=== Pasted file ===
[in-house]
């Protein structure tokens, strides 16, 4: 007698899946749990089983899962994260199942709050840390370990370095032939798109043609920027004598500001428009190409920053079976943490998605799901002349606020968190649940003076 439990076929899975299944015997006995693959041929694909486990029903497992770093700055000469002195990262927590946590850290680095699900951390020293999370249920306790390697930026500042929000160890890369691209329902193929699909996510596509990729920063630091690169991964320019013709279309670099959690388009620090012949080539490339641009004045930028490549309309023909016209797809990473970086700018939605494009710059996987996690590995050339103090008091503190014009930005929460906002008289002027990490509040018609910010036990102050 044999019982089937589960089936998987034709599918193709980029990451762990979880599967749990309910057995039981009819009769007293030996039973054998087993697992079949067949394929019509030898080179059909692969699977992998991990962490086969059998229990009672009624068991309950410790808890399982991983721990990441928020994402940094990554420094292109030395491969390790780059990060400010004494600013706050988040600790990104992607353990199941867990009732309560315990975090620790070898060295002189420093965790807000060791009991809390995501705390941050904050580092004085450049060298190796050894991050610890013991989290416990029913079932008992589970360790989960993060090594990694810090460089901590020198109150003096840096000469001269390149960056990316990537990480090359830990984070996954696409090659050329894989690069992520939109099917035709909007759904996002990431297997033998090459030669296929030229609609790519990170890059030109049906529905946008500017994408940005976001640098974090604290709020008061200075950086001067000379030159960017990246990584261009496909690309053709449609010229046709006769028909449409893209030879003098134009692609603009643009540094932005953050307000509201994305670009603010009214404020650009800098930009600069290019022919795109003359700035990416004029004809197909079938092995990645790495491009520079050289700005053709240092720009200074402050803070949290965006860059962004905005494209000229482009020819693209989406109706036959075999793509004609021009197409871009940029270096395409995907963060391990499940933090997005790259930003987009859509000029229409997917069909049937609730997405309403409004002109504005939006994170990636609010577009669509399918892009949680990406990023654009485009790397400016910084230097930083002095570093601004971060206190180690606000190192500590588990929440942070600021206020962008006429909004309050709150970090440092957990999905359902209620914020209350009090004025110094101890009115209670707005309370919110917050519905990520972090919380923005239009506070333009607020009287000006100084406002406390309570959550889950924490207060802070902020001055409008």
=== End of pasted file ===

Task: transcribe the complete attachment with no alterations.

[in-house]
């Protein structure tokens, strides 16, 4: 007698899946749990089983899962994260199942709050840390370990370095032939798109043609920027004598500001428009190409920053079976943490998605799901002349606020968190649940003076 439990076929899975299944015997006995693959041929694909486990029903497992770093700055000469002195990262927590946590850290680095699900951390020293999370249920306790390697930026500042929000160890890369691209329902193929699909996510596509990729920063630091690169991964320019013709279309670099959690388009620090012949080539490339641009004045930028490549309309023909016209797809990473970086700018939605494009710059996987996690590995050339103090008091503190014009930005929460906002008289002027990490509040018609910010036990102050 044999019982089937589960089936998987034709599918193709980029990451762990979880599967749990309910057995039981009819009769007293030996039973054998087993697992079949067949394929019509030898080179059909692969699977992998991990962490086969059998229990009672009624068991309950410790808890399982991983721990990441928020994402940094990554420094292109030395491969390790780059990060400010004494600013706050988040600790990104992607353990199941867990009732309560315990975090620790070898060295002189420093965790807000060791009991809390995501705390941050904050580092004085450049060298190796050894991050610890013991989290416990029913079932008992589970360790989960993060090594990694810090460089901590020198109150003096840096000469001269390149960056990316990537990480090359830990984070996954696409090659050329894989690069992520939109099917035709909007759904996002990431297997033998090459030669296929030229609609790519990170890059030109049906529905946008500017994408940005976001640098974090604290709020008061200075950086001067000379030159960017990246990584261009496909690309053709449609010229046709006769028909449409893209030879003098134009692609603009643009540094932005953050307000509201994305670009603010009214404020650009800098930009600069290019022919795109003359700035990416004029004809197909079938092995990645790495491009520079050289700005053709240092720009200074402050803070949290965006860059962004905005494209000229482009020819693209989406109706036959075999793509004609021009197409871009940029270096395409995907963060391990499940933090997005790259930003987009859509000029229409997917069909049937609730997405309403409004002109504005939006994170990636609010577009669509399918892009949680990406990023654009485009790397400016910084230097930083002095570093601004971060206190180690606000190192500590588990929440942070600021206020962008006429909004309050709150970090440092957990999905359902209620914020209350009090004025110094101890009115209670707005309370919110917050519905990520972090919380923005239009506070333009607020009287000006100084406002406390309570959550889950924490207060802070902020001055409008």